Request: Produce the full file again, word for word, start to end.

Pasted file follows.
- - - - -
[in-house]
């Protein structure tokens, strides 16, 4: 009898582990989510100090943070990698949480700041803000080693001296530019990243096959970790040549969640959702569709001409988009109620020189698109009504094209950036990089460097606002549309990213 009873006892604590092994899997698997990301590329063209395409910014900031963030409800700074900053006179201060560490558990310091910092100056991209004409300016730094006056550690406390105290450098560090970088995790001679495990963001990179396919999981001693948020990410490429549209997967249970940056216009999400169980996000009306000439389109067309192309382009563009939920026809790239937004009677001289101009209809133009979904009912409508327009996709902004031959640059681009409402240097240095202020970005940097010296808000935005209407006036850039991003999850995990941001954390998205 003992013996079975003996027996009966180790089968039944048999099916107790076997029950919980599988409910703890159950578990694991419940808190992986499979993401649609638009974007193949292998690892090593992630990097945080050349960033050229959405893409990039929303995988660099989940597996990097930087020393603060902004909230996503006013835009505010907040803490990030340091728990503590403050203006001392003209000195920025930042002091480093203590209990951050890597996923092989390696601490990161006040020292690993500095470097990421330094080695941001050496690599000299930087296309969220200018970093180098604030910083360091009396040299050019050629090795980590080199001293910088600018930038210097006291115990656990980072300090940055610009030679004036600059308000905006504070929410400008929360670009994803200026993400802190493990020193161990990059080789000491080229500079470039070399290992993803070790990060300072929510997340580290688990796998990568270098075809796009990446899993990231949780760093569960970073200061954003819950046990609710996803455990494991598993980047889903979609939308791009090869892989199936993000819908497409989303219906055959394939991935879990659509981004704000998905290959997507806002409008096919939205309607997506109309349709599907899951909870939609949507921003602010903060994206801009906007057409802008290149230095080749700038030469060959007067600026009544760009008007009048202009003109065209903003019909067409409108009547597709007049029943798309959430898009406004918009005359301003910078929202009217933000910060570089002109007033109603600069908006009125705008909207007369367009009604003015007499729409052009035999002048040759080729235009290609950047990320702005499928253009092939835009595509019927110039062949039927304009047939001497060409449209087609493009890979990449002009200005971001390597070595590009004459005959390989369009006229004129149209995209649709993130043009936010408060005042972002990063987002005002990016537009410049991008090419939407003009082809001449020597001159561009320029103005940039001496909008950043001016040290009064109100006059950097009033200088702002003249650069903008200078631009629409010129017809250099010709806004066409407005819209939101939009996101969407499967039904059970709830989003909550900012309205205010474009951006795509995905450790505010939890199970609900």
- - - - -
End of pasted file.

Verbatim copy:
[in-house]
């Protein structure tokens, strides 16, 4: 009898582990989510100090943070990698949480700041803000080693001296530019990243096959970790040549969640959702569709001409988009109620020189698109009504094209950036990089460097606002549309990213 009873006892604590092994899997698997990301590329063209395409910014900031963030409800700074900053006179201060560490558990310091910092100056991209004409300016730094006056550690406390105290450098560090970088995790001679495990963001990179396919999981001693948020990410490429549209997967249970940056216009999400169980996000009306000439389109067309192309382009563009939920026809790239937004009677001289101009209809133009979904009912409508327009996709902004031959640059681009409402240097240095202020970005940097010296808000935005209407006036850039991003999850995990941001954390998205 003992013996079975003996027996009966180790089968039944048999099916107790076997029950919980599988409910703890159950578990694991419940808190992986499979993401649609638009974007193949292998690892090593992630990097945080050349960033050229959405893409990039929303995988660099989940597996990097930087020393603060902004909230996503006013835009505010907040803490990030340091728990503590403050203006001392003209000195920025930042002091480093203590209990951050890597996923092989390696601490990161006040020292690993500095470097990421330094080695941001050496690599000299930087296309969220200018970093180098604030910083360091009396040299050019050629090795980590080199001293910088600018930038210097006291115990656990980072300090940055610009030679004036600059308000905006504070929410400008929360670009994803200026993400802190493990020193161990990059080789000491080229500079470039070399290992993803070790990060300072929510997340580290688990796998990568270098075809796009990446899993990231949780760093569960970073200061954003819950046990609710996803455990494991598993980047889903979609939308791009090869892989199936993000819908497409989303219906055959394939991935879990659509981004704000998905290959997507806002409008096919939205309607997506109309349709599907899951909870939609949507921003602010903060994206801009906007057409802008290149230095080749700038030469060959007067600026009544760009008007009048202009003109065209903003019909067409409108009547597709007049029943798309959430898009406004918009005359301003910078929202009217933000910060570089002109007033109603600069908006009125705008909207007369367009009604003015007499729409052009035999002048040759080729235009290609950047990320702005499928253009092939835009595509019927110039062949039927304009047939001497060409449209087609493009890979990449002009200005971001390597070595590009004459005959390989369009006229004129149209995209649709993130043009936010408060005042972002990063987002005002990016537009410049991008090419939407003009082809001449020597001159561009320029103005940039001496909008950043001016040290009064109100006059950097009033200088702002003249650069903008200078631009629409010129017809250099010709806004066409407005819209939101939009996101969407499967039904059970709830989003909550900012309205205010474009951006795509995905450790505010939890199970609900």